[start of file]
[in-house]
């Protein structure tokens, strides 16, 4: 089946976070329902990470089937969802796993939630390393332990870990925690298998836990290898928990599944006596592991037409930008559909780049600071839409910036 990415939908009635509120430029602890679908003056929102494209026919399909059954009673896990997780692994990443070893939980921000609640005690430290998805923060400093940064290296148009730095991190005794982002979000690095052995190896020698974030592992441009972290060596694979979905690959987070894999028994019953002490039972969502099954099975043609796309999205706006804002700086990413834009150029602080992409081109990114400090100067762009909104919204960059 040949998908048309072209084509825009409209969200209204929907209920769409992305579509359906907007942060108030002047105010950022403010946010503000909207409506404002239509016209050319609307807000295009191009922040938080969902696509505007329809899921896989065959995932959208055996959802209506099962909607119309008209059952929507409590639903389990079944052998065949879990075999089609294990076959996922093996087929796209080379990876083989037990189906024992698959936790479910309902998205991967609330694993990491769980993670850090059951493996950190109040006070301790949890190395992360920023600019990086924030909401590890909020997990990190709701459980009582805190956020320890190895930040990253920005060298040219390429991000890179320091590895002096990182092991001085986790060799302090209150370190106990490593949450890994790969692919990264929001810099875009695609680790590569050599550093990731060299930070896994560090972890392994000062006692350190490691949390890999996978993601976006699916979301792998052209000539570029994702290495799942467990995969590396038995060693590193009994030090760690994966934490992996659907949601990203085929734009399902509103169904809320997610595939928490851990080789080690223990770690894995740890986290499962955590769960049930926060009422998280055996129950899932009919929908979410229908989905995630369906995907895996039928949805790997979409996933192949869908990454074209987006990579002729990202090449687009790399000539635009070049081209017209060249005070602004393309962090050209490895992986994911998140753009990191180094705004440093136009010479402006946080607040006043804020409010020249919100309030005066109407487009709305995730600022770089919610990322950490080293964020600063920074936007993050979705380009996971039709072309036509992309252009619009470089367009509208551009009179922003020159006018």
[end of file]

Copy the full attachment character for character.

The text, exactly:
[in-house]
């Protein structure tokens, strides 16, 4: 089946976070329902990470089937969802796993939630390393332990870990925690298998836990290898928990599944006596592991037409930008559909780049600071839409910036 990415939908009635509120430029602890679908003056929102494209026919399909059954009673896990997780692994990443070893939980921000609640005690430290998805923060400093940064290296148009730095991190005794982002979000690095052995190896020698974030592992441009972290060596694979979905690959987070894999028994019953002490039972969502099954099975043609796309999205706006804002700086990413834009150029602080992409081109990114400090100067762009909104919204960059 040949998908048309072209084509825009409209969200209204929907209920769409992305579509359906907007942060108030002047105010950022403010946010503000909207409506404002239509016209050319609307807000295009191009922040938080969902696509505007329809899921896989065959995932959208055996959802209506099962909607119309008209059952929507409590639903389990079944052998065949879990075999089609294990076959996922093996087929796209080379990876083989037990189906024992698959936790479910309902998205991967609330694993990491769980993670850090059951493996950190109040006070301790949890190395992360920023600019990086924030909401590890909020997990990190709701459980009582805190956020320890190895930040990253920005060298040219390429991000890179320091590895002096990182092991001085986790060799302090209150370190106990490593949450890994790969692919990264929001810099875009695609680790590569050599550093990731060299930070896994560090972890392994000062006692350190490691949390890999996978993601976006699916979301792998052209000539570029994702290495799942467990995969590396038995060693590193009994030090760690994966934490992996659907949601990203085929734009399902509103169904809320997610595939928490851990080789080690223990770690894995740890986290499962955590769960049930926060009422998280055996129950899932009919929908979410229908989905995630369906995907895996039928949805790997979409996933192949869908990454074209987006990579002729990202090449687009790399000539635009070049081209017209060249005070602004393309962090050209490895992986994911998140753009990191180094705004440093136009010479402006946080607040006043804020409010020249919100309030005066109407487009709305995730600022770089919610990322950490080293964020600063920074936007993050979705380009996971039709072309036509992309252009619009470089367009509208551009009179922003020159006018």